– and ChickenGuard is playing its part
There are estimated to be over 800,000 chicken keepers in the UK, 10 million keepers in Europe and 7 million in the US. Chicken keeping has been part of our lives for thousands of years but the idea of having your own hens faded as battery hens became the norm.
But now keeping a small flock or just one or two hens as pets is on the rise. And it is for a multitude of reasons. Here we have a look at some of the reasons and we will post again shortly to cover more.
ChickenGuard, producers of the ChickenGuard automatic coop door opener and the world’s first, self-locking door kit, are helping to make it achievable even for urban workers. ChickenGuard’s own research has looked at the reasons behind the rise. The ChickenGuard automatic coop door opener shows how technology is playing a part. Chicken keepers don’t have to dash home at dusk to close the coop and keep their hens safe from predators, and they can even get a lie in as the door opens automatically in the morning.
The results of the survey, alongside ChickenGuard’s customer and social media comments, are intriguing with some fascinating insights into why, for so many, chickens have become a crucial part of a stress free life.
It’s the EGGS!
There is one real pull that entices newbies into keeping chickens for the first time – that’s the eggs.
There is an ever growing trend for organic and free range produce, to know the source of our food (“farm to fork”) and for local produce that doesn’t have the miles clocked up on it. Freshness and localness not only provide quality but they aren’t standardised and they have a fuller flavour.
Chicken keeping provides an alternative to the mass produced products and food that is part of 21st century living. Just keeping one or two hens provides the opportunity to have your own eggs, daily. And of course they are not just any eggs, but your own fresh, free range eggs from your own hens. Surely that can’t be bettered!
Chickens are moving up the pet, pecking order
Our survey, our customers and our social media comments offer some further less direct reasons for the rise in chicken keeping. What has become apparent over recent years is that chickens are being viewed as pets. They are moving up the pet, pecking order. Our survey backed it up with 67% of our survey respondents saying that they keep chickens as pets. With a significant 41% saying for garden control too.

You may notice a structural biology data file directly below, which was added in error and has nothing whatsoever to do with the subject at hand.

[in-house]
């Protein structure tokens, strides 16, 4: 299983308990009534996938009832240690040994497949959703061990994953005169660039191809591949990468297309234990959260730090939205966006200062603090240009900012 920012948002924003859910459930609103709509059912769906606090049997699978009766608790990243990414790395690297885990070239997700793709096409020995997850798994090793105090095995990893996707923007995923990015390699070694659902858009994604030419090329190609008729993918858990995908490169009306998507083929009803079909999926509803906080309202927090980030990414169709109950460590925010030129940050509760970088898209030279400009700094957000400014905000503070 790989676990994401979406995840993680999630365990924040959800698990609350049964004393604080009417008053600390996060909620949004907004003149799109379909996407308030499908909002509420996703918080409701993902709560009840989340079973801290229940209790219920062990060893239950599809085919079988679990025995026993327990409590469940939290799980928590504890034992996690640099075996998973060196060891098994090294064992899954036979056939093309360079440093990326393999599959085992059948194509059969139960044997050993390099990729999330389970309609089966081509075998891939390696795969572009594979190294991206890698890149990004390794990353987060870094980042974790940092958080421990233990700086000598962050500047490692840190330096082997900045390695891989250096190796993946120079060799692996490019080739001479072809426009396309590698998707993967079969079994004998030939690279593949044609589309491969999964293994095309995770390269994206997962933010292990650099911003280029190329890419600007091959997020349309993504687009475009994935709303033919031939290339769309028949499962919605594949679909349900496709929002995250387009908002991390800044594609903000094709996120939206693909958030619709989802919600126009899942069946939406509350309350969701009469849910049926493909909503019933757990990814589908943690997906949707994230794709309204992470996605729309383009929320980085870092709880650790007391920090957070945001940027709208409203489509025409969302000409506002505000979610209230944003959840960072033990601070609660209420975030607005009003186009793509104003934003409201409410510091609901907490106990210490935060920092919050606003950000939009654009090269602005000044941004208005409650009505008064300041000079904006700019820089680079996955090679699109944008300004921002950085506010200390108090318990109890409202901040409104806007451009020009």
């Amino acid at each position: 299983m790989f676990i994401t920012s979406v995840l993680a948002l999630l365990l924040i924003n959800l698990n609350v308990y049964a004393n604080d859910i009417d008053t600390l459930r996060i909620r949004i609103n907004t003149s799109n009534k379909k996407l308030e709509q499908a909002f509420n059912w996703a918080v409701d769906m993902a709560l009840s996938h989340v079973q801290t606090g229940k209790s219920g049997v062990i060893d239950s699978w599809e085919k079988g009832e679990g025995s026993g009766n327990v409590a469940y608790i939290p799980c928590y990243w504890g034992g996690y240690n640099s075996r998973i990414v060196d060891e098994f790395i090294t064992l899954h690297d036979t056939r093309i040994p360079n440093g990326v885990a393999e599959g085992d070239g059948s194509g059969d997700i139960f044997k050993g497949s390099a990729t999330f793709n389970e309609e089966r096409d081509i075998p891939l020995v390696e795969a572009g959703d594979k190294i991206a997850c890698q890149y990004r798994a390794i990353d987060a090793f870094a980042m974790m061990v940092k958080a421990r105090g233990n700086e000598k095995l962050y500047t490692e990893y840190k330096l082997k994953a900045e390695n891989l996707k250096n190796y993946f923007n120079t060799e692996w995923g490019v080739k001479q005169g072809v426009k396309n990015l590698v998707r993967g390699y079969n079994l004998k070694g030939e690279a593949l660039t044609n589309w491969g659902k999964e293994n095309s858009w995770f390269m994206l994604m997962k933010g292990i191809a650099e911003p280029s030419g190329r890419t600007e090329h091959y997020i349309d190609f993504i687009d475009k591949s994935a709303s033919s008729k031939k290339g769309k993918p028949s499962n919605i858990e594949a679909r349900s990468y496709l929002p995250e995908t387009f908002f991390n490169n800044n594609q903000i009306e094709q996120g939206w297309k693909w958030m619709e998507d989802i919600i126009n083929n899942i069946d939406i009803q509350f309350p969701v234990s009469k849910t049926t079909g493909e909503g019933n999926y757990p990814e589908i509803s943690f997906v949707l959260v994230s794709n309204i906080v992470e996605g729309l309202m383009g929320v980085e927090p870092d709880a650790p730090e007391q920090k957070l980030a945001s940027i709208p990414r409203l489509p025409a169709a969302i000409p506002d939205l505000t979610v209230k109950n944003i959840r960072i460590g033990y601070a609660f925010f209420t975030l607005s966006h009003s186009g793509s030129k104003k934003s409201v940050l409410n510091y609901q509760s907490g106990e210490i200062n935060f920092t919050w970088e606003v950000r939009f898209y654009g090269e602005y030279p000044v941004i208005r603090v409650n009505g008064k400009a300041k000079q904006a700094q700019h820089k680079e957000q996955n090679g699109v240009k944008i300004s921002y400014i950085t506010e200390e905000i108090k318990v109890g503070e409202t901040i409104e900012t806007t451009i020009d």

The comments and discussions we have with our customers and on social media demonstrate this. Like cats and dogs, each chicken has its own character. They can be friendly, cheeky, mischievous, quarrelsome, or all of those rolled into one. They need care. And most of the time they enjoy a bit of human company and a treat or two! Unlike cats and dogs, and with those eggs in mind, they might be termed a utilitarian pet.
ChickenGuard run regular competitions and promotions. These are popular but not just for the prizes. Chicken keepers just love to get involved in their hobby and to share the love. So our Valentine’s Day competition saw us receive photos and messages and post a Valentine’s photo album. And our Best Chicken Names Ever Promotion illustrates the closeness of the keeper/hen relationship: there were hundreds of entries with names like Radu the Handsome, Mensa and little Pirate, some of our favourites.
Keeping Hens is Good for Your Soul
It’s this relationship with their hens and the hens’ character that is making chicken keeping more popular. Our survey confirmed that chickens provide great companionship, with 33% of respondents giving “companionship” as a reason for keeping their hens.
Part of that companionship is the routine and care that comes as part of the contract made with yours chickens. They rely on you and they need regular care and attention. There is a very definite routine. Keeping them is good for you and good for your soul. It is why chickens are increasingly kept at schools, at care homes and even at prisons. The routine is good, the connection with the animals is good and the characters are fun.
It is a natural “de-stress”; just watch those chickens play around, pecking and clucking.